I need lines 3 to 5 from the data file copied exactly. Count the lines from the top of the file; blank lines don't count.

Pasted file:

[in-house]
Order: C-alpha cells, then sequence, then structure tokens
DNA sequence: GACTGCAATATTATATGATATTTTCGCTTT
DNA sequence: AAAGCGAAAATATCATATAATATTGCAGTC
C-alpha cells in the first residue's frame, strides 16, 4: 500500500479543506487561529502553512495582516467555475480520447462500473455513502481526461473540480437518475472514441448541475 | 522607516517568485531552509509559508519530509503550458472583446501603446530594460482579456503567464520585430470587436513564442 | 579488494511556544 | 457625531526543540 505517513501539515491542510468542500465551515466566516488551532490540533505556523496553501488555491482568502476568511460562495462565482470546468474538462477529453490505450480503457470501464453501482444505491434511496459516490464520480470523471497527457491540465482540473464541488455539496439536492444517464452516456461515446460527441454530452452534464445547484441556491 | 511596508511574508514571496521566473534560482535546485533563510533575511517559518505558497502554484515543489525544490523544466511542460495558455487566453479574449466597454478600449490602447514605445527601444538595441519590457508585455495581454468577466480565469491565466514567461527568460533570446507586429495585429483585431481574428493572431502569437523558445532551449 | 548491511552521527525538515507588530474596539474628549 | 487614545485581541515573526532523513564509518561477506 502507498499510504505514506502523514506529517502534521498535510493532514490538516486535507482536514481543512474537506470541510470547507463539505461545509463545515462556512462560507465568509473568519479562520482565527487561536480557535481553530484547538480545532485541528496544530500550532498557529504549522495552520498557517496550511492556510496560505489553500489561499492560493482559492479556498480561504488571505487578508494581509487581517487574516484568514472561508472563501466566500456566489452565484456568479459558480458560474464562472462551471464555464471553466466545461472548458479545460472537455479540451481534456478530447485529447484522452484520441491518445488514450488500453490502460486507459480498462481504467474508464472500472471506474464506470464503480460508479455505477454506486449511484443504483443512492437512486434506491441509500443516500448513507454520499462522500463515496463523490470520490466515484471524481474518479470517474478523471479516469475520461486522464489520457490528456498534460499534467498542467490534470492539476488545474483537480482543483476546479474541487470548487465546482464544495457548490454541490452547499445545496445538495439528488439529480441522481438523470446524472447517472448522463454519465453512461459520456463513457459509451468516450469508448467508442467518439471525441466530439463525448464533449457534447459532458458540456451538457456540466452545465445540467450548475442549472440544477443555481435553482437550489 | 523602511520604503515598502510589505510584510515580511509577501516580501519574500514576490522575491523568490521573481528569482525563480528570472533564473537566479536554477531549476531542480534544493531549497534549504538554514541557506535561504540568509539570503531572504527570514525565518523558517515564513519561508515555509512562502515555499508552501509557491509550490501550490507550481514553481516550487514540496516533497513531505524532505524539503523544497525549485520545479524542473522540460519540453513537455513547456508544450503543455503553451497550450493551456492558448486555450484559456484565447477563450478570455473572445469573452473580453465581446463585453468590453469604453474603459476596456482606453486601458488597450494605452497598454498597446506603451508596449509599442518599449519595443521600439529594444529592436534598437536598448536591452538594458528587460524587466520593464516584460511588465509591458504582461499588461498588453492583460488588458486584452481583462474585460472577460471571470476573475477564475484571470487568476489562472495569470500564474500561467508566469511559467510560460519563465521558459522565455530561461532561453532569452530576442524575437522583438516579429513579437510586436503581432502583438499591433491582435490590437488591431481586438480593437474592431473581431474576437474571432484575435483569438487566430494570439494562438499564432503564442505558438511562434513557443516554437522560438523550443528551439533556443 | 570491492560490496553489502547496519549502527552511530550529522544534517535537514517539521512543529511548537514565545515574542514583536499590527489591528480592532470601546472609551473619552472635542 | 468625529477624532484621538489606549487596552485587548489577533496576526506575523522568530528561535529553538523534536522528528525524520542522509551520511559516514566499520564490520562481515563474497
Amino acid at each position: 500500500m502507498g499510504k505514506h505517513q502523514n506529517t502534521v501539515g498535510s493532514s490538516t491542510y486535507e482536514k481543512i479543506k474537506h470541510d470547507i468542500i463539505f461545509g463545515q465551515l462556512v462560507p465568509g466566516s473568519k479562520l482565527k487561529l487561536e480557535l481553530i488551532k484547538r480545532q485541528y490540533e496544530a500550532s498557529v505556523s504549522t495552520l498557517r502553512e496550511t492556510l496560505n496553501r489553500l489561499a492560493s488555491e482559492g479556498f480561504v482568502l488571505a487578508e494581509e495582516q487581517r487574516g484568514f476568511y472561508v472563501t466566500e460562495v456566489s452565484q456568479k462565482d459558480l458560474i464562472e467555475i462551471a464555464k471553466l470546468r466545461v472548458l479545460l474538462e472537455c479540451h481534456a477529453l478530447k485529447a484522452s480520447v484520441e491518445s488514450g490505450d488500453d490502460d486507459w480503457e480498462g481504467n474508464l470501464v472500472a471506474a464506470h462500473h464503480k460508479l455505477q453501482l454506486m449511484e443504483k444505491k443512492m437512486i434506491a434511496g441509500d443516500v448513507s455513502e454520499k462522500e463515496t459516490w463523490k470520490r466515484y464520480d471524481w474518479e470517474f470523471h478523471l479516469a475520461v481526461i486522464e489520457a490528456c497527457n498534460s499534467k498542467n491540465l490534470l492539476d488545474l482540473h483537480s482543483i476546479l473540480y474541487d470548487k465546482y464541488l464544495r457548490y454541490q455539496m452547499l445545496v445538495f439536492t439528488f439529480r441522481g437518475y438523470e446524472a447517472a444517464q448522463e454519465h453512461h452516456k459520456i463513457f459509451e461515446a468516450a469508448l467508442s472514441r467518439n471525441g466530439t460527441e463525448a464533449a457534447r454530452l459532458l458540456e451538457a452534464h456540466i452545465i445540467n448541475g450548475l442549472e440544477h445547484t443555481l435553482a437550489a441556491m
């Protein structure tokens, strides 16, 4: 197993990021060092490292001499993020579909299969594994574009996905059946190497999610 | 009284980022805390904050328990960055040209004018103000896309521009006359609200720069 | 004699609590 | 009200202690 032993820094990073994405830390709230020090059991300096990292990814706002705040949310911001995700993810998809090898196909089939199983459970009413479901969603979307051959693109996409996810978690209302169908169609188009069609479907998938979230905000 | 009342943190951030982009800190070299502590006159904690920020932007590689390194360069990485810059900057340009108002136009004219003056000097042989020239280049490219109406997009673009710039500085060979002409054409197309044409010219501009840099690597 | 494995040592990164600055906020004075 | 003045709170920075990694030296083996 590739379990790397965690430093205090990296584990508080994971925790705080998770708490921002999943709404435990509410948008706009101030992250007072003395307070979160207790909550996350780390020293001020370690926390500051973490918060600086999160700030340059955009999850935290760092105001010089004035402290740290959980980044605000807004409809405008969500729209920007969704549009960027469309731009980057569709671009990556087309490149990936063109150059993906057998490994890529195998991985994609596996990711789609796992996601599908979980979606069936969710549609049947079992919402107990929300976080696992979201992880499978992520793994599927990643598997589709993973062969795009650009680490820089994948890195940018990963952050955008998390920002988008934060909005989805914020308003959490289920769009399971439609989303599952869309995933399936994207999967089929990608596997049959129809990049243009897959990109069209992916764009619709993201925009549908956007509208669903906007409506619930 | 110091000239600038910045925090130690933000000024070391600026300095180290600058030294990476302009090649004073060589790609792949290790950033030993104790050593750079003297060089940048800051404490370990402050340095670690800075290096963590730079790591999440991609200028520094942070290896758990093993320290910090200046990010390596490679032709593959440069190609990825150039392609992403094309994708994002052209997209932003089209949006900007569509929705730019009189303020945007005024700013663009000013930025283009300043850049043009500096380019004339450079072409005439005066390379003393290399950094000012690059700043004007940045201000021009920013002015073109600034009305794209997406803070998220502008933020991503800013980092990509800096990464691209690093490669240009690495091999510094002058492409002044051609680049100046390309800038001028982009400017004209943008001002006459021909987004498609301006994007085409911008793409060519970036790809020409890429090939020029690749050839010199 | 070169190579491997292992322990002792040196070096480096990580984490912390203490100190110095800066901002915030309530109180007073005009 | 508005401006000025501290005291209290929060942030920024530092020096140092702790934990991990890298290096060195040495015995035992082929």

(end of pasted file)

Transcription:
DNA sequence: GACTGCAATATTATATGATATTTTCGCTTT
DNA sequence: AAAGCGAAAATATCATATAATATTGCAGTC
C-alpha cells in the first residue's frame, strides 16, 4: 500500500479543506487561529502553512495582516467555475480520447462500473455513502481526461473540480437518475472514441448541475 | 522607516517568485531552509509559508519530509503550458472583446501603446530594460482579456503567464520585430470587436513564442 | 579488494511556544 | 457625531526543540 505517513501539515491542510468542500465551515466566516488551532490540533505556523496553501488555491482568502476568511460562495462565482470546468474538462477529453490505450480503457470501464453501482444505491434511496459516490464520480470523471497527457491540465482540473464541488455539496439536492444517464452516456461515446460527441454530452452534464445547484441556491 | 511596508511574508514571496521566473534560482535546485533563510533575511517559518505558497502554484515543489525544490523544466511542460495558455487566453479574449466597454478600449490602447514605445527601444538595441519590457508585455495581454468577466480565469491565466514567461527568460533570446507586429495585429483585431481574428493572431502569437523558445532551449 | 548491511552521527525538515507588530474596539474628549 | 487614545485581541515573526532523513564509518561477506 502507498499510504505514506502523514506529517502534521498535510493532514490538516486535507482536514481543512474537506470541510470547507463539505461545509463545515462556512462560507465568509473568519479562520482565527487561536480557535481553530484547538480545532485541528496544530500550532498557529504549522495552520498557517496550511492556510496560505489553500489561499492560493482559492479556498480561504488571505487578508494581509487581517487574516484568514472561508472563501466566500456566489452565484456568479459558480458560474464562472462551471464555464471553466466545461472548458479545460472537455479540451481534456478530447485529447484522452484520441491518445488514450488500453490502460486507459480498462481504467474508464472500472471506474464506470464503480460508479455505477454506486449511484443504483443512492437512486434506491441509500443516500448513507454520499462522500463515496463523490470520490466515484471524481474518479470517474478523471479516469475520461486522464489520457490528456498534460499534467498542467490534470492539476488545474483537480482543483476546479474541487470548487465546482464544495457548490454541490452547499445545496445538495439528488439529480441522481438523470446524472447517472448522463454519465453512461459520456463513457459509451468516450469508448467508442467518439471525441466530439463525448464533449457534447459532458458540456451538457456540466452545465445540467450548475442549472440544477443555481435553482437550489 | 523602511520604503515598502510589505510584510515580511509577501516580501519574500514576490522575491523568490521573481528569482525563480528570472533564473537566479536554477531549476531542480534544493531549497534549504538554514541557506535561504540568509539570503531572504527570514525565518523558517515564513519561508515555509512562502515555499508552501509557491509550490501550490507550481514553481516550487514540496516533497513531505524532505524539503523544497525549485520545479524542473522540460519540453513537455513547456508544450503543455503553451497550450493551456492558448486555450484559456484565447477563450478570455473572445469573452473580453465581446463585453468590453469604453474603459476596456482606453486601458488597450494605452497598454498597446506603451508596449509599442518599449519595443521600439529594444529592436534598437536598448536591452538594458528587460524587466520593464516584460511588465509591458504582461499588461498588453492583460488588458486584452481583462474585460472577460471571470476573475477564475484571470487568476489562472495569470500564474500561467508566469511559467510560460519563465521558459522565455530561461532561453532569452530576442524575437522583438516579429513579437510586436503581432502583438499591433491582435490590437488591431481586438480593437474592431473581431474576437474571432484575435483569438487566430494570439494562438499564432503564442505558438511562434513557443516554437522560438523550443528551439533556443 | 570491492560490496553489502547496519549502527552511530550529522544534517535537514517539521512543529511548537514565545515574542514583536499590527489591528480592532470601546472609551473619552472635542 | 468625529477624532484621538489606549487596552485587548489577533496576526506575523522568530528561535529553538523534536522528528525524520542522509551520511559516514566499520564490520562481515563474497